Bitterness is classically considered undesirable in foods and beverages. Yet, widespread commercial success of beers (like Bitters in the UK or IPAs in the US) indicate bitterness is desirable for some consumers. Here, we tested whether personality traits influence beer liking and intake. Under laboratory conditions, beer consumers (n = 109) rated liking and intensity of 2 pale ales and a lager, and intensity of two bitter solutions (quinine, Tetralone®). Participants also completed intake and personality questionnaires (Sensation Seeking, Sensitivity to Punishment and Reward, and Food Involvement). A liking ratio for each beer was calculated from each participant's liking for that specific beer and their total liking for all beers. Participants were classified as weekly, monthly, or yearly pale ale consumers using intake data. Using intensity ratings, personality measures, and other parameters, hierarchical linear regression was used to predict liking ratios, and logistic regression was used to predict beer intake frequency. A significant interaction between Sensation Seeking and quinine bitterness (p = 0.03) was found for the liking ratio of a pale ale. The interaction revealed liking of the pale ale increased with Sensation Seeking but only if quinine bitterness was also high. Intake models showed increased odds of frequent pale ale intake with greater quinine bitterness and lower liking for lager beer. These data suggest liking and intake of pale ales is positively related to Sensation Seeking and bitter taste perception. Contrary to findings in other bitter foods and beverages, the high bitterness found in pale ales may be desirable for some consumers.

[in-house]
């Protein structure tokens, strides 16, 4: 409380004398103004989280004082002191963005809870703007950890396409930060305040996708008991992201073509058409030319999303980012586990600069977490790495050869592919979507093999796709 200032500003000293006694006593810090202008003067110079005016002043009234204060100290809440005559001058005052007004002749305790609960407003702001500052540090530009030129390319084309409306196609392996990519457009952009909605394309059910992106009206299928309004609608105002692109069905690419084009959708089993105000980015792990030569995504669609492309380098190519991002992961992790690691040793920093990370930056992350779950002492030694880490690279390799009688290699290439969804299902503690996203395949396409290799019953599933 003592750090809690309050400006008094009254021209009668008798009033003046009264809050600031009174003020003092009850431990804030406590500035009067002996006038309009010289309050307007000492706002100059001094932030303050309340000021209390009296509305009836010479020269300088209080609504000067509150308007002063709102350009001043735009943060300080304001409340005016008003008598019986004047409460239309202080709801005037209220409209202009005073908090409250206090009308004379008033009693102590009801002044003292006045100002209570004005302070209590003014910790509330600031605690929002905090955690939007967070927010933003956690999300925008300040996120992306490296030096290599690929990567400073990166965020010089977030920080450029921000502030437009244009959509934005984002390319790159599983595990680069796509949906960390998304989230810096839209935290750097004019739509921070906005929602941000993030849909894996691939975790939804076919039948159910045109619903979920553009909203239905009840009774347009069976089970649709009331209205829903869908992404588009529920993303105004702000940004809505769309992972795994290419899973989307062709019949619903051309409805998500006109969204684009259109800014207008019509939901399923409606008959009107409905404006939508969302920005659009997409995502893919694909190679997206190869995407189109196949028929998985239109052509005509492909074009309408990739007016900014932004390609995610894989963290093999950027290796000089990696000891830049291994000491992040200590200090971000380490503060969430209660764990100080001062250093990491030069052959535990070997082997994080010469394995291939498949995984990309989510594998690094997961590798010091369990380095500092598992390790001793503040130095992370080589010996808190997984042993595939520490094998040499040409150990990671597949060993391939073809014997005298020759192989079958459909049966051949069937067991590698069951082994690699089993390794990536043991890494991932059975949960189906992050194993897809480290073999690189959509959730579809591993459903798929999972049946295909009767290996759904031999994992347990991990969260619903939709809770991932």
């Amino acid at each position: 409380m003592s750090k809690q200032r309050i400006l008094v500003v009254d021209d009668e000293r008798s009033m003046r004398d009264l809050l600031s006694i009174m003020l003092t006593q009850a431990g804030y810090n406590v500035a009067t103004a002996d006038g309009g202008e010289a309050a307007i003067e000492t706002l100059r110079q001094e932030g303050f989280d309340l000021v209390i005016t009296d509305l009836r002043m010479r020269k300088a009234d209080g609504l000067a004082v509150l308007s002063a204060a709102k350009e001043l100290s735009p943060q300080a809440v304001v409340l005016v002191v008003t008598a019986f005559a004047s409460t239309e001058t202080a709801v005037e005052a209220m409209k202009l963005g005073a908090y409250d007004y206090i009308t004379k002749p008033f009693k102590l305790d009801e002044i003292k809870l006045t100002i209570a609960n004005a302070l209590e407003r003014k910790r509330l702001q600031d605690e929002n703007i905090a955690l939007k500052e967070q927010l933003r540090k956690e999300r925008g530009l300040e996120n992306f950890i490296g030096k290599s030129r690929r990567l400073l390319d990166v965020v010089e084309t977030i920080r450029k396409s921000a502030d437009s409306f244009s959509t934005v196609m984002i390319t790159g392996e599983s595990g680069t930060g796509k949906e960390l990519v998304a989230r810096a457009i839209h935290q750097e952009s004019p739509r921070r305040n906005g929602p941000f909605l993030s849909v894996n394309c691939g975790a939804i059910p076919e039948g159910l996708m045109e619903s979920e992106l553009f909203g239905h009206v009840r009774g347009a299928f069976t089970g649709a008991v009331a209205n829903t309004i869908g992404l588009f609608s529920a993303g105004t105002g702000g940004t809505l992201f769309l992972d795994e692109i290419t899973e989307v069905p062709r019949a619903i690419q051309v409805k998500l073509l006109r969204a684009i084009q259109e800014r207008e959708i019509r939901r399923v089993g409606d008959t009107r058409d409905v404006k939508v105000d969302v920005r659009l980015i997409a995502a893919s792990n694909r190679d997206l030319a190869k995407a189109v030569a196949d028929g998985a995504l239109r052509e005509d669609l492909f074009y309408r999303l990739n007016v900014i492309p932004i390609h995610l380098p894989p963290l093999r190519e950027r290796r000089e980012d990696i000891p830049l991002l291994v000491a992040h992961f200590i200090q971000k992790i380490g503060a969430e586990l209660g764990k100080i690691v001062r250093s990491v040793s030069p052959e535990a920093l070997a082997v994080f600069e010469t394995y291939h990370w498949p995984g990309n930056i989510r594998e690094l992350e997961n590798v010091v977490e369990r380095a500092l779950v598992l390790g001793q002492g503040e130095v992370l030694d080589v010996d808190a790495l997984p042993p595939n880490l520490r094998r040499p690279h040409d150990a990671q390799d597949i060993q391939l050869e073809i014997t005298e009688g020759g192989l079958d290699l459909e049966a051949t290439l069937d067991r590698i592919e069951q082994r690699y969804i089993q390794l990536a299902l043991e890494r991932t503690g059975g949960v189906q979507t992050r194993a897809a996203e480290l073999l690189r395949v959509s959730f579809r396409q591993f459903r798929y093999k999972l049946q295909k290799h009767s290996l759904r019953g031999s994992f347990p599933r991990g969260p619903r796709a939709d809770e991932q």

All Science Journal Classification (ASJC) codes
- Food Science
- Nutrition and Dietetics